Martin Moran's OBIE Award-Winning One-Man Show THE TRICKY PART Gets Philadelphia Premiere

After premiering Off-Broadway 13 years ago, The Tricky Part, heads to the City of Brotherly Love for a two-night limited engagement May 22-23. The true story of a young Martin Moran, The Tricky Part has been called "a translucent memoir of a play ... shattering and affecting" by Ben Brantley of The New York Times. This production of The Tricky Part is part of Drexel University's Entertainment & Arts Management Program's Producing Live Entertainment class, led by Drexel professor and Broadway producer Brannon Wiles.

The two performances of The Tricky Part will be presented at the Adrienne Theater located at 2030 Sansom St. Philadelphia, PA 19107 on Monday, May 22nd at 7:00pm and Tuesday, May 23rd at 7:00pm. Tickets for the general public will be available at bit.ly/trickypart and at the door prior to each performance, pending availability. Tickets will cost $30 for the general public; $15 for industry professionals; and $10 for students.

Following its premiere in 2004, The Tricky Part received a 2004 Obie Award, two Drama Desk Award nominations (Outstanding Play and Outstanding Solo Performance), an Outer Critics Circle Award nomination (Outstanding Solo Performance) and a GLAAD Media Award Nomination (Outstanding NY Theater: Broadway and Off-Broadway). Moran has performed The Tricky Part throughout the United States and internationally. This marks the show's Philadelphia Premiere. He has also adapted the play into an award-winning memoir published by Anchor Press.

About Martin Moran:

Martin Moran grew up in Denver, attended Stanford University and lives in New York City where he makes his living as an actor and writer. The Off Broadway run of his one-man play, All The Rage, received the 2013 Lucille Lortel Award and Outer Critics Circle Nomination for Outstanding Solo Show. He received an OBIE and two Drama Desk Nominations for his 2004 solo play, The Tricky Part, based upon his memoir of the same title. The Tricky Part memoir won the 2005 Lambda Non-Fiction Prize and Barnes and Noble Discover Award. As an actor, Martin's Broadway and Off-Broadway performances include: Spamalot, Cabaret, Titanic, Bells Are Ringing, How To Succeed..., Big River; Fun Home, (Public Theater) Floyd Collins, (Playwrights Horizons) A Man of No Importance, (Lincoln Center Theater) and Cider House Rules and John Guare's Three Kinds of Exile at The Atlantic Theater Company. He has performed in many regional theaters including La Jolla Playhouse, Long Wharf, Williamstown Theater Festival, Trinity Repertory Company and the Intiman Theater. He has also presented his solo work internationally in Poland, South Africa and Canada.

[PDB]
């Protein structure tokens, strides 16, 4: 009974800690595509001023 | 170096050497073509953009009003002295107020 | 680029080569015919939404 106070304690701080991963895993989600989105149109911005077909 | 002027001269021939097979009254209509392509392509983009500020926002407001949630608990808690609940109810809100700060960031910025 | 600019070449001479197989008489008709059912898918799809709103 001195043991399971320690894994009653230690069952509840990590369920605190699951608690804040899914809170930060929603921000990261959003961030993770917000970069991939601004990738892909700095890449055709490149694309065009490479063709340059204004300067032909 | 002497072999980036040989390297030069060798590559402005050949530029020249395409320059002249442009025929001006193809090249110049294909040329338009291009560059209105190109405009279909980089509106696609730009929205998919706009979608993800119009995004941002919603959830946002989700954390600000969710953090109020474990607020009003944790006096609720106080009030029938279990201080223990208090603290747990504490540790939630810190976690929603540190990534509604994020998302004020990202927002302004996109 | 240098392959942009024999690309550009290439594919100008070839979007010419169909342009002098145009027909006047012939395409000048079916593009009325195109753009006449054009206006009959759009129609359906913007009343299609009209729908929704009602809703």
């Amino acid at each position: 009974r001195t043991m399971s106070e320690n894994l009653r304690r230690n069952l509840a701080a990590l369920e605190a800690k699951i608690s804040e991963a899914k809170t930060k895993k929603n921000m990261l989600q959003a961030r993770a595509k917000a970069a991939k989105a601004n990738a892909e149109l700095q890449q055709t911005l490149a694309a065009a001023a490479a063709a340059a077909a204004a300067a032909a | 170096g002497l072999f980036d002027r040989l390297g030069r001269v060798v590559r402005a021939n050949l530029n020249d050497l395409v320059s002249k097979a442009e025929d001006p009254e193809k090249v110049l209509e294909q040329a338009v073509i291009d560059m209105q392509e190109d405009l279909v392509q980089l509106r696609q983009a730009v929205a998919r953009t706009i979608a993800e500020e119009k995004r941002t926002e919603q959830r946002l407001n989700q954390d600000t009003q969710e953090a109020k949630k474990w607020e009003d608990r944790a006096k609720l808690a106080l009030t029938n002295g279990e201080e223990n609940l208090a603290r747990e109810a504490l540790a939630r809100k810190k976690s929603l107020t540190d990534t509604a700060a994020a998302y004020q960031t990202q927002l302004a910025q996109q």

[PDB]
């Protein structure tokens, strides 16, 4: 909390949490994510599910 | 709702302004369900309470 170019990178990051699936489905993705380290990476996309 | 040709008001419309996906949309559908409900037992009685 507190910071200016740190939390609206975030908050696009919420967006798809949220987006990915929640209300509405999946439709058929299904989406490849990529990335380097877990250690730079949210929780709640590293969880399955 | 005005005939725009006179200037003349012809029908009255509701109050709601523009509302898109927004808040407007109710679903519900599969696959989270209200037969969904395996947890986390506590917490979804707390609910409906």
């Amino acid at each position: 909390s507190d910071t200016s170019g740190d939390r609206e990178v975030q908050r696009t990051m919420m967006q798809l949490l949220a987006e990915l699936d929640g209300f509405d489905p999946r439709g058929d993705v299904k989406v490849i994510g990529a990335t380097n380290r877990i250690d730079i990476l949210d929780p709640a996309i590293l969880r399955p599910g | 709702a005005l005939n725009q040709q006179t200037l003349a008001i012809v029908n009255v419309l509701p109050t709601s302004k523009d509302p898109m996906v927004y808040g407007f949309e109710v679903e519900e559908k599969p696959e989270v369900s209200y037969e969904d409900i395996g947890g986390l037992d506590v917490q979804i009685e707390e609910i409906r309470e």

Film and television work includes guest appearances on The Newsroom; The Big C; Possible Side Affects; Private Parts; Law & Order; Law & Order Criminal Intent; Dellaventura and Mary and Rhoda. He wrote the book and lyrics for the 2012 "Inner Voices" solo musical, Borrowed Dust, with composer Joseph Thalken. His writing has appeared in The New York Times, Ploughshares, and Pushcart Prize. His memoir All The Rage: A Quest, was released this year by Beacon Press.

About Brannon Wiles:

Brannon Wiles is a producer and general manager of Broadway and Off-Broadway shows. Credits include Broadway: last season's revival of A.R. Gurney's Sylvia (starring Matthew Broderick, Annaleigh Ashford, Julie White, and Robert Sella), the recent revivals of On A Clear Day You Can See Forever (starring Harry Connick, Jr. and Tony winner Jessie Mueller) and That Championship Season (Kiefer Sutherland, Brian Cox, Chris Noth, Jason Patric and Jim Gaffigan), Ring of Fire: The Songs of Johnny Cash, and Elaine Stritch at Liberty (Tony Award); Off-Broadway: Make Me A Song: The Songs of William Finn, Evil Dead The Musical, Martin Moran's The Tricky Part, Criss Angel Mindfreak and John Cariani's Almost, Maine; National Tour: Trumbo (starring Brian Dennehy). He also developed a musical adaptation of Truman Capote's A Christmas Memory with writers Larry Grossman, Carol Hall, and Duane Poole, which had its New York premiere in 2014. He is a consulting producer on Woody Sez: The Life and Music of Woody Guthrie, which opens Off-Broadway in June at the Irish Repertory Theatre. He is a professor of Entertainment & Arts Management (EAM) at Drexel University.

About the students (EAM Productions):

This year's Producing Live Entertainment class is made up of 15 undergraduate students from a variety of majors. The class is taught by Brannon Wiles, a professor of the Entertainment & Arts Management program within Drexel University's Westphal College of Media Arts & Design. This hands-on course empowers students to work together and use skills gained in previous courses, co-op experiences, and student organizations to produce a professional-grade performance. Students produce a show from the ground up and are involved with every aspect of the production, including rights acquisition, talent booking and union agreements, marketing, fundraising, box office, company management, and artist hospitality.

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